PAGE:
Counterbalance No. 43: The Rolling Stones’ ‘Sticky Fingers’

The Rolling Stones
Sticky Fingers

Mendelsohn: Klinger, what can I say that hasn’t already been said about the Rolling Stones? They are debauched and disturbing and they’ve written some of the deepest, sweetest rock and roll to ever grace our ears, and Sticky Fingers is just more of the same. This record is an odd love letter to American country and blues, like something a junkie scribbles on the wall before nodding out. It’s twisted and lewd and shows off a band hitting on all cylinders, a run up to their magnum opus, Exile on Main St. And then, just like that, as quick as it had begun, it was all over.

Well, not really. The Stones are still alive and touring, which, when you think about it, kind of boggles the mind. I mean, out of all the groups to emerge from the 1960s, think about the long odds these guys had to beat to survive not just the decade but into old age. Maybe we should all be doing copious amounts of opiates and stimulants.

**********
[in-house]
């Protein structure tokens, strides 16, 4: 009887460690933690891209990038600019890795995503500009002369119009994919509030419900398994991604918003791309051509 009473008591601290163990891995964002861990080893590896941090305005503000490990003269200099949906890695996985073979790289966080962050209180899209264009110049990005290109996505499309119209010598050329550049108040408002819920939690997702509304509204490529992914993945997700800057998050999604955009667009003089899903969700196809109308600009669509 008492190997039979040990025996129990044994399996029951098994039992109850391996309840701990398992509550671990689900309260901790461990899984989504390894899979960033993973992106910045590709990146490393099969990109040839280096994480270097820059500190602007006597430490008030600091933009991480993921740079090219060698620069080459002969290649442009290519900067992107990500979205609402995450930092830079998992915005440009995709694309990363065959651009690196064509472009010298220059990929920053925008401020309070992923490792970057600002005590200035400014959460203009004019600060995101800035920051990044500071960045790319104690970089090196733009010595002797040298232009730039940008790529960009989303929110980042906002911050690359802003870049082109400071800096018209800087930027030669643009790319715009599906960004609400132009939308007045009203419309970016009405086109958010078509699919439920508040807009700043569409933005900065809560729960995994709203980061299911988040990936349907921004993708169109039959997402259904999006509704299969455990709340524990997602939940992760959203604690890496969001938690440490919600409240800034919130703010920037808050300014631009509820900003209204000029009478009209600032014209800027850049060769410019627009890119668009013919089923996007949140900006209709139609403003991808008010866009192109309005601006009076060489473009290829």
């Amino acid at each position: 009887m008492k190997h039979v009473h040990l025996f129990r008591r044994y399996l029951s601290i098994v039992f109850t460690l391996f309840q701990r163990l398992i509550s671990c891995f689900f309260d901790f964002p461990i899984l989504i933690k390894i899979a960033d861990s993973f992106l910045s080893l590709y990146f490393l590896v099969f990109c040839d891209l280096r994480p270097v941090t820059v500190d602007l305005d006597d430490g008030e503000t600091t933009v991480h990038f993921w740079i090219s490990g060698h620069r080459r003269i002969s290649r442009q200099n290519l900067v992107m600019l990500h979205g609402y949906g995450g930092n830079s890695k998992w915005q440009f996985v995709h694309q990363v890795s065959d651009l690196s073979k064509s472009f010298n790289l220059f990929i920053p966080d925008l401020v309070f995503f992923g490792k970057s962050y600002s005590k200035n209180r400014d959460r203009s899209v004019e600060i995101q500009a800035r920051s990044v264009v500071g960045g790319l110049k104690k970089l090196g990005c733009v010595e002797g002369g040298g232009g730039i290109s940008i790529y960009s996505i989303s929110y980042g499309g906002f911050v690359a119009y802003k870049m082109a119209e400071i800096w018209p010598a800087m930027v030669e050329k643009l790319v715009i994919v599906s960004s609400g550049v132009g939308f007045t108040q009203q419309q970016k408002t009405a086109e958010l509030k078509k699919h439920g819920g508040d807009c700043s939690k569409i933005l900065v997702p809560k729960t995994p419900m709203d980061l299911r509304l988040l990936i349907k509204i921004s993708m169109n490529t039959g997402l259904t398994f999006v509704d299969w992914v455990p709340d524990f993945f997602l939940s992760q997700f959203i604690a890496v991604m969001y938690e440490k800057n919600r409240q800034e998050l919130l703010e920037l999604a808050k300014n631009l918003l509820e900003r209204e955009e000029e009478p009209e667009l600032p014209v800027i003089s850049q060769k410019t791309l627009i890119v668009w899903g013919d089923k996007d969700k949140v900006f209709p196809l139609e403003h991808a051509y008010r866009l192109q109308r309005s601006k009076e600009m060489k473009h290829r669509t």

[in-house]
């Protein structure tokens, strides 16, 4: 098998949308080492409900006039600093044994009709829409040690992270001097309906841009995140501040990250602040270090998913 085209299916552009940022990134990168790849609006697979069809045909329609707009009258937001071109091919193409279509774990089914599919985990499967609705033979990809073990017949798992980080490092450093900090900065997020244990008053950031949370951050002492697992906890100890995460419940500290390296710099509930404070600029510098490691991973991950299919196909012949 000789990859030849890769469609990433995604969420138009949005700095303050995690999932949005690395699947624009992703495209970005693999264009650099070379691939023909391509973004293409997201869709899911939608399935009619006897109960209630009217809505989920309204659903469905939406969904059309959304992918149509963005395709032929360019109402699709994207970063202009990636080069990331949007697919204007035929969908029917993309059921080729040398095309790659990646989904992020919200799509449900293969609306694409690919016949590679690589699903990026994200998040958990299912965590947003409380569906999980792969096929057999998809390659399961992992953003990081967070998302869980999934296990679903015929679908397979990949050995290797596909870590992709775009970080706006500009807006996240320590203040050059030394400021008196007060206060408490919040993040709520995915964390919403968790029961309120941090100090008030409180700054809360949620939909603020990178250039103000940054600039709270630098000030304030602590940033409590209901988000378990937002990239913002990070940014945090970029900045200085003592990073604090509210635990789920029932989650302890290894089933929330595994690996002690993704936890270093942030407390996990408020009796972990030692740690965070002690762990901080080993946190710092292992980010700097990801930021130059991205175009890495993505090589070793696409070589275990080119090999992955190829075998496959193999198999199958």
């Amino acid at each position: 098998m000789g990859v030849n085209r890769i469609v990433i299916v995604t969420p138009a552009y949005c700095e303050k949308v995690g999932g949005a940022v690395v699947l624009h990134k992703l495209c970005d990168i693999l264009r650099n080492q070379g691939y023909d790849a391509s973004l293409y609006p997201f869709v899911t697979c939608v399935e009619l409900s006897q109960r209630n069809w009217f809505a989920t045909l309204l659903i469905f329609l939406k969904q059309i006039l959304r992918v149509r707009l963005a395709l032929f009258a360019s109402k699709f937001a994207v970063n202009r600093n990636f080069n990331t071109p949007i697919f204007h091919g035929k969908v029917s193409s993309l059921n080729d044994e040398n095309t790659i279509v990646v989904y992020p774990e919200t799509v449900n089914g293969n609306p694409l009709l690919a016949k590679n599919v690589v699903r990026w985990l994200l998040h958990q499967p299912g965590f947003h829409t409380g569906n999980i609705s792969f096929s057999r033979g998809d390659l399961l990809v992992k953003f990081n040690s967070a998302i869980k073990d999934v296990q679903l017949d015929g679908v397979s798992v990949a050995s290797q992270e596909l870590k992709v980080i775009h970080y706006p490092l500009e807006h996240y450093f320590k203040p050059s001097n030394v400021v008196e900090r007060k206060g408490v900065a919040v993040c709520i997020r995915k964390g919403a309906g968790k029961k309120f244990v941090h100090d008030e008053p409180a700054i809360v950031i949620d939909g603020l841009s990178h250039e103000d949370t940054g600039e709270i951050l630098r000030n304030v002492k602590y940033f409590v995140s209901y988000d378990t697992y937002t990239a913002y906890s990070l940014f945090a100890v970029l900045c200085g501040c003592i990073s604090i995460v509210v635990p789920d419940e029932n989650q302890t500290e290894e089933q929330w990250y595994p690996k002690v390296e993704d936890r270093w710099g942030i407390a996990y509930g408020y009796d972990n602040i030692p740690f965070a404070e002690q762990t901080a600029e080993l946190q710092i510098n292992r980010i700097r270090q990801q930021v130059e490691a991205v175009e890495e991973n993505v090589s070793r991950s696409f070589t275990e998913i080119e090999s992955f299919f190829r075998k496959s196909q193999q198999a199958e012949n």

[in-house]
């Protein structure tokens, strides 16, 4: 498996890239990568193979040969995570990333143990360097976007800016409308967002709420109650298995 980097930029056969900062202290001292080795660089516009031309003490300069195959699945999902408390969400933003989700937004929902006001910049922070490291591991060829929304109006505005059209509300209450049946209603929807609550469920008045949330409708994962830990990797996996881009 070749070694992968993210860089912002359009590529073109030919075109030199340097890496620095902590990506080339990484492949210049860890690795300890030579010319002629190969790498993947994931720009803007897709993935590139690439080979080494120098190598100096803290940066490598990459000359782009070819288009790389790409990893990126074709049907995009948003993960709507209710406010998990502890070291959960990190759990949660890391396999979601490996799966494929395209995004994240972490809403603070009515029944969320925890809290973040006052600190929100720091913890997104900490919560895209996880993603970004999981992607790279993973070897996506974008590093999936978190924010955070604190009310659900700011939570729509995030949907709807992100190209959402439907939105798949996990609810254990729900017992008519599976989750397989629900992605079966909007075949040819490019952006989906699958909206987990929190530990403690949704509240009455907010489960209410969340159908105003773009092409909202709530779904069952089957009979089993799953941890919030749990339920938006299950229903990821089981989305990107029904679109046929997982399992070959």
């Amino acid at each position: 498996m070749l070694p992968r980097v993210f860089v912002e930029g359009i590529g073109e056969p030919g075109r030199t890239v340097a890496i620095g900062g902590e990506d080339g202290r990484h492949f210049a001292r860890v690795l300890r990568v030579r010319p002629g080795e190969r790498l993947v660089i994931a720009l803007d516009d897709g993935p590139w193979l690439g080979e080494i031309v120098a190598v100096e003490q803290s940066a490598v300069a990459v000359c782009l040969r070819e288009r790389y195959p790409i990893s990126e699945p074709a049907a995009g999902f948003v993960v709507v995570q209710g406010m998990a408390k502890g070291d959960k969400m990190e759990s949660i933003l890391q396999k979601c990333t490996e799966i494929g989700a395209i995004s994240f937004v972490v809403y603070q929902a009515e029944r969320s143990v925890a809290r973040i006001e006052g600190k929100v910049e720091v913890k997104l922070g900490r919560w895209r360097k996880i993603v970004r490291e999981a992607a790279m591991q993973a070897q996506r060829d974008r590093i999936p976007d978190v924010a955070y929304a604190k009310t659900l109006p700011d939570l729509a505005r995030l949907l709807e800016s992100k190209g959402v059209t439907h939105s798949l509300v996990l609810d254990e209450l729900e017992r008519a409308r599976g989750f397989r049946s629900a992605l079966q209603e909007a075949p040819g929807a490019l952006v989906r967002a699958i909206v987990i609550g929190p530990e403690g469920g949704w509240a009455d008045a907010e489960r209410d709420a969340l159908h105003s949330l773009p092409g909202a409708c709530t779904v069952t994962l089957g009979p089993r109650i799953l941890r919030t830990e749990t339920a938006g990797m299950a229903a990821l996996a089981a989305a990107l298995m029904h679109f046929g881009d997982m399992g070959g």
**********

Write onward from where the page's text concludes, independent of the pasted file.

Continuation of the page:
Klinger: I’m not a medical doctor, but I think their survival owes more to their ability to afford their vices/habits than the curative benefits found therein. But yes, I am quite sure that this is the druggiest of all the Rolling Stones’ ’68-’72 purple patch. Not groovy drugs, either; more the depressing kind. And maybe that’s why of all these Stones albums, this is the one I reach for the least.

Think of it this way: Beggars Banquet is the start of the party, where you feel like anything can happen and if things get a little witchy then so much the better. At the other end lies Exile on Main St., where you’re exhausted and you’ve been through hell, but it’s dawn and you just beat the night. In between you get some awesomely deranged fun (Let It Bleed) and a part you don’t remember but you’re told you got a little crazy (Get Yer Ya-Ya’s Out). Sticky Fingers is strictly 4 a.m.—the room smells like smoke and puke, a fistfight just got broken up, and someone’s crying in the bathroom.